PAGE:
Step 2 Part 1 Fact Sheet 7: the second sex

The Second Sex

Simone de Beauvoir

The Second Sex (Le Deuxième Sexe) is a 1949 book by French writer and philosopher Simone de Beauvoir in which she discusses the treatment of women throughout history and in her own time.

“One is not born, but rather becomes, a woman.” This is Beauvoir’s most famous quote. In the book she contrasts a girl’s upbringing with a boy’s, who at age 3 or 4 is told he is a “little man.” A girl is taught to be a woman, and her “feminine” destiny is imposed on her by society.

De Beauvoir asks: “What is woman?” She argues that the man is considered the ‘normal’ human being. In this way, the views of what a woman is, how she should behave or what she should look like, are determined by male standards.

De Beauvoir relates the history of women’s suffrage, and writes that women like Rosa Luxemburg and Marie Curie demonstrate that the idea of women's inferiority to men is false. What these examples also show is that history itself, being mainly written by men, pays little attention to brilliant women. In this way we get the impression that men have always been superior to women.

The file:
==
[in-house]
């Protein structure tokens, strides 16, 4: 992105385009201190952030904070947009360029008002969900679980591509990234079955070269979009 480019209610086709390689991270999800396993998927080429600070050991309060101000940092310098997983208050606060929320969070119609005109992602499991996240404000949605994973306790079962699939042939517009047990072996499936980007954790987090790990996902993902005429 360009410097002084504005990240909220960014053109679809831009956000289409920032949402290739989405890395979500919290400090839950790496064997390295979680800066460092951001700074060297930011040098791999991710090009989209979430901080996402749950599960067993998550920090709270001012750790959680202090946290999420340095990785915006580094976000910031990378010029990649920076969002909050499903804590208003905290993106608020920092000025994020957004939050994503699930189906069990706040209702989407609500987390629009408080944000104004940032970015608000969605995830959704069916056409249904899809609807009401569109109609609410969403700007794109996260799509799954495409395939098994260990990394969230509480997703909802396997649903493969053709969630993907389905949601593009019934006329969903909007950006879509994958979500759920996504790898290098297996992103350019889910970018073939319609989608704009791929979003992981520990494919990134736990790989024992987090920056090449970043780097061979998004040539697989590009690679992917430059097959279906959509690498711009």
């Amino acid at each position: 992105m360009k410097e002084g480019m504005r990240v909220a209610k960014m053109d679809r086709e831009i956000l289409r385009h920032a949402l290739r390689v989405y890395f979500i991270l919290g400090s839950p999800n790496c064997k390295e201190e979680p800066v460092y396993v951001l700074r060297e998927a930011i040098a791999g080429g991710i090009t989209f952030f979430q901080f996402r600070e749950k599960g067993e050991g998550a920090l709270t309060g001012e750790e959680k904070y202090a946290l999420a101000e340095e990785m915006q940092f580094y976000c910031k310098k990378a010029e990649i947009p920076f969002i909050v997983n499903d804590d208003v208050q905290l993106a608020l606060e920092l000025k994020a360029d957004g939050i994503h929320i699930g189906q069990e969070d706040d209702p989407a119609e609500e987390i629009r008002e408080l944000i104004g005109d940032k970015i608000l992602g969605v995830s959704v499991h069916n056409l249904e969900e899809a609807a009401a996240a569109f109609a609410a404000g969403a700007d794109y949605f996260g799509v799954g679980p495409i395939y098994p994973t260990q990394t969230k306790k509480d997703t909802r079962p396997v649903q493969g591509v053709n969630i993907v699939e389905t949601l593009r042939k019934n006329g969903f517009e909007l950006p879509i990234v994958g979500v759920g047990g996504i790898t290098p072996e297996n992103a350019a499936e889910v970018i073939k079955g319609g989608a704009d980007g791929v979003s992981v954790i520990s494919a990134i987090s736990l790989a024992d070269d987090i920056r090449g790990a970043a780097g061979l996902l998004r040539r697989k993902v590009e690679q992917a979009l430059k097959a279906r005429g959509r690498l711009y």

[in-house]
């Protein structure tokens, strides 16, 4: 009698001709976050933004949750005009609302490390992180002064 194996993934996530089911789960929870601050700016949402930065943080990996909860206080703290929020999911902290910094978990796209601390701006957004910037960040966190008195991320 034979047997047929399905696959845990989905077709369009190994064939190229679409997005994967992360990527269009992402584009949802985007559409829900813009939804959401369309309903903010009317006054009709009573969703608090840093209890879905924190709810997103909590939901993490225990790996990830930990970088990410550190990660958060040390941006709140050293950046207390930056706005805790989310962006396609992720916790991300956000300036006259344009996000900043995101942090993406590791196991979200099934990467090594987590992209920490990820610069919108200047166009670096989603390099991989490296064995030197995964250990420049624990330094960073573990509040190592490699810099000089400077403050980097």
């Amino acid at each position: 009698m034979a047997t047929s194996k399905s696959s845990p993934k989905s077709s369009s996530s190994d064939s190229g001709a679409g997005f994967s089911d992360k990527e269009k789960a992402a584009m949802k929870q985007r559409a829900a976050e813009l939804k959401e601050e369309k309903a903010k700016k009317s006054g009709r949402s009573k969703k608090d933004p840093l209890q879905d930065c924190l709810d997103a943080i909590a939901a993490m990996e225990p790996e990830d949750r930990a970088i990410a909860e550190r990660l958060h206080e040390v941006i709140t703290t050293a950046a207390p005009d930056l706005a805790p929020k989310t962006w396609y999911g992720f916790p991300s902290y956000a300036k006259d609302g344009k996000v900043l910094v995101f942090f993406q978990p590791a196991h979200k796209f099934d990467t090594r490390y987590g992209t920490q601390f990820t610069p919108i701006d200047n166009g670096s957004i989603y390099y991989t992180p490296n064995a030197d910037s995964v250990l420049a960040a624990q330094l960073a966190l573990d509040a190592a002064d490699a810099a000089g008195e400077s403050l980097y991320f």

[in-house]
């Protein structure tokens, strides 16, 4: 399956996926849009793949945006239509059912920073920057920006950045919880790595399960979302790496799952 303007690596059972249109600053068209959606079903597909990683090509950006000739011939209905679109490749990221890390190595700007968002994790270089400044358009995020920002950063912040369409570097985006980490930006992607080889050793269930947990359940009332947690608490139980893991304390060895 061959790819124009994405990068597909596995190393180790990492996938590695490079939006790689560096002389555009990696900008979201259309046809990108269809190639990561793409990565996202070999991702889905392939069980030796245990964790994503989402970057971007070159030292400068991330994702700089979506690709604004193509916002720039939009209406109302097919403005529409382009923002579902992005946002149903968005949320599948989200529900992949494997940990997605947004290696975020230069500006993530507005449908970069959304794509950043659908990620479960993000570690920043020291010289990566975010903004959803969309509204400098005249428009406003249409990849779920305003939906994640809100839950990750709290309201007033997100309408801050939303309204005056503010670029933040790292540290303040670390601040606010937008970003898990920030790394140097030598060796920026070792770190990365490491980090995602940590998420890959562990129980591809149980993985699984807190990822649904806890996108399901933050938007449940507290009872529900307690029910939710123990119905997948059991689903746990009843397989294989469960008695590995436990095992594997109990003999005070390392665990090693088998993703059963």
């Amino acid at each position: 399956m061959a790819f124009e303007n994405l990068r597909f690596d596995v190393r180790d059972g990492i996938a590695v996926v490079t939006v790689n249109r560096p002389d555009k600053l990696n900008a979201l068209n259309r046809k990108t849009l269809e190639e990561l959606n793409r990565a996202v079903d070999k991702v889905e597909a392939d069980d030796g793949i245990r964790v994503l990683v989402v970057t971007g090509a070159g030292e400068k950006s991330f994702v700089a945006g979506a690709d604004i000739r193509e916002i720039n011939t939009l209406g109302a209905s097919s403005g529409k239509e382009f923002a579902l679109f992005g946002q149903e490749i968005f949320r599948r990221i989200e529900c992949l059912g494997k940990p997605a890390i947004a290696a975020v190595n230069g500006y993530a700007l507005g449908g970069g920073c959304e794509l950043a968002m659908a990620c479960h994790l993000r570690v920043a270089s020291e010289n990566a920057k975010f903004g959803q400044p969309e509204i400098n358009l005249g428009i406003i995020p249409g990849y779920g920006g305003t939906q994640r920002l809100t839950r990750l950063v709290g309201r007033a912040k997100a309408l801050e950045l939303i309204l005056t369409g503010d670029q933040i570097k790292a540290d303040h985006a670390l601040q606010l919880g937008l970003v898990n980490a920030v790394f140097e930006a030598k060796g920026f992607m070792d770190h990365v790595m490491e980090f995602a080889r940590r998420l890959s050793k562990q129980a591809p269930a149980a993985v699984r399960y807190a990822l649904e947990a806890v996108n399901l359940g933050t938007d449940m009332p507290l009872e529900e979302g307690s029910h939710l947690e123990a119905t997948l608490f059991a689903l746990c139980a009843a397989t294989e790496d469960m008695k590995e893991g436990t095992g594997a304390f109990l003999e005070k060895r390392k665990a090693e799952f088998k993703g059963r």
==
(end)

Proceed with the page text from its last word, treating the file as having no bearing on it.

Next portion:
According to De Beauvoir, while a woman knows how to be as active, creative and effective as a man, her situation keeps her being useful, preparing food, clothes, and lodging. 

De Beauvoir thinks it is pointless to try to decide whether a woman is superior or inferior, and that it is obvious that a man’s situation in society is “infinitely preferable.” She writes: “For a woman there is no other way out than to work for her liberation.”

In her conclusion, De Beauvoir looks forward to a future in which women and men are equals, something the “Soviet revolution promised”, but did not ever deliver.

The first French publication of The Second Sex in 1949 sold around 22,000 copies in a week. It has since been translated into 40 languages. The Vatican placed the book on its list of prohibited books.

The Second Sex is regarded as a major work of feminist philosophy and the starting point of second-wave feminism. (source)